What happened

Airline shares soared higher at the open on Thursday, propelled by a move by American Airlines Group (NASDAQ:AAL) to aggressively boost its flight schedule for July in response to growing demand for travel.

Shares of American were up 11% as of 10 a.m. EDT, while shares of Spirit Airlines (NYSE:SAVE) were 13% higher. The rally extended to the entire industry, with Delta Air Lines (NYSE:DAL), United Airlines Holdings (NASDAQ:UAL), Southwest Airlines (NYSE:LUV), Alaska Air Group (NYSE:ALK), JetBlue Airways (NASDAQ:JBLU), Hawaiian Holdings (NASDAQ:HA), and Allegiant Travel (NASDAQ:ALGT) all up 3% or more.

So what

Airline stocks have been hit hard by COVID-19, with global travel demand for a time falling 95% year over year due to the pandemic. All of the stocks lost half their value or more during the early days of the pandemic on fears that bankruptcies were inevitable.

The industry is stable for now, thanks to private fundraising efforts and cash provided as part of the CARES Act stimulus plan. But the added liquidity only buys the companies time. For the industry to truly recover, we're going to have to see demand, and with it revenue, return.

In recent weeks the stocks have been climbing on growing evidence suggesting the industry has bounced off the lows in demand.

An American Airlines plane exiting a hanger.

Image source: American Airlines Group.

American provided a fresh boost of confidence on Thursday, saying this July it will fly more than 55% of its domestic capacity from a year ago. That's up from 20% of its schedule in May and 25% in June. International travel is also slowly returning, with American planning to fly about 20% of its July 2019 international schedule next month.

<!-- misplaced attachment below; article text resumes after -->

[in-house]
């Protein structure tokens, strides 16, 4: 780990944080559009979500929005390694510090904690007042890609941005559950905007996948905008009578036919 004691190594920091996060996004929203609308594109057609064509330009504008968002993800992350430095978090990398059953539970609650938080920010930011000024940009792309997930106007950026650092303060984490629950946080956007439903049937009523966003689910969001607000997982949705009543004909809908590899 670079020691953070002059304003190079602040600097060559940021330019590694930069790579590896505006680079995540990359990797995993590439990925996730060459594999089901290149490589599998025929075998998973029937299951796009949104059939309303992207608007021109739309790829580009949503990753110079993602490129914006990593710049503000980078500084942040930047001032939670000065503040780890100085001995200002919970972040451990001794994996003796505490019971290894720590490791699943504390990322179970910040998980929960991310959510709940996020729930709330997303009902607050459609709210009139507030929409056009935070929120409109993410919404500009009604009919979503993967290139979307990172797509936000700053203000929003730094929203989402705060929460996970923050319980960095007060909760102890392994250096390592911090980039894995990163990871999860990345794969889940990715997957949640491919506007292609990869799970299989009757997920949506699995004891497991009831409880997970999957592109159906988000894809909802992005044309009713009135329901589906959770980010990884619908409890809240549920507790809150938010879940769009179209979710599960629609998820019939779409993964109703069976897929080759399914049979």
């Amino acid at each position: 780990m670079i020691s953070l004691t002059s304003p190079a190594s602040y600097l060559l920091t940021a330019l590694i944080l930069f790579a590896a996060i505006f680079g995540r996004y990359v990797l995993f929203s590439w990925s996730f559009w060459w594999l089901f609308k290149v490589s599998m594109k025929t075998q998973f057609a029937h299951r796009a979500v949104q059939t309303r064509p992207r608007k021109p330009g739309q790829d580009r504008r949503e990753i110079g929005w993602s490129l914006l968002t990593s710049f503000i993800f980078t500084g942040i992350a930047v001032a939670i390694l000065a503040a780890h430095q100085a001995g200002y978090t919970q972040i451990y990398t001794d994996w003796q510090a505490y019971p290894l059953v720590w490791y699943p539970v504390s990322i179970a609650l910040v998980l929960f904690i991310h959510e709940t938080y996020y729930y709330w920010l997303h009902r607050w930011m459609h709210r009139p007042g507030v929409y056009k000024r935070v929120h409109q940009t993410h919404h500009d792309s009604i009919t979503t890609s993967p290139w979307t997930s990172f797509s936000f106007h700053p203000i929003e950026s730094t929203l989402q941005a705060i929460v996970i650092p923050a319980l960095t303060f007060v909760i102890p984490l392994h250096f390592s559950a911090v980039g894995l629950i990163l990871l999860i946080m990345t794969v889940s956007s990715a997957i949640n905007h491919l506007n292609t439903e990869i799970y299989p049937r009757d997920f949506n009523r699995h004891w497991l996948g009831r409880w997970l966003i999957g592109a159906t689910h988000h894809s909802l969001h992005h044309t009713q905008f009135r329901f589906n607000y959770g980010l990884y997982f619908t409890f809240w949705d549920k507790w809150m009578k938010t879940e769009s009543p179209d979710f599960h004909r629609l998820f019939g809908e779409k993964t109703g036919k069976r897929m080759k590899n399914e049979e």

We're still in recovery mode. On peak days American will fly 4,000 flights in July, compared to 6,800 daily flights prior to the COVID-19 crisis. But the July totals are double the airline's daily average for May. American carried about 110,000 passengers per day in the last week of May, up 71% from 32,000 average daily passengers in April.

"We're seeing a slow but steady rise in domestic demand. After a careful review of data, we've built a July schedule to match," American's senior vice president, Vasu Raja, said in a statement. "Our July schedule includes the smallest year-over-year capacity reduction since March. We'll continue to look for prudent opportunities to restore service so our customers can travel whenever and wherever they are ready."

Now what

The industry is heading in the right direction, but be warned it still has a long way to go. As American shows, even with growing demand the companies are still operating at a small percentage of their capacity prior to the pandemic. Even in the best-case scenario, demand will likely take years to fully recover.

There is still a real risk of a second wave to the pandemic, or that a sluggish economy will keep lucrative corporate travelers away. American's schedule expansion is fresh evidence suggesting it's safe to buy airlines, but investors should stick to top performers and not take on unneeded risk until it's clear the pandemic is behind us.

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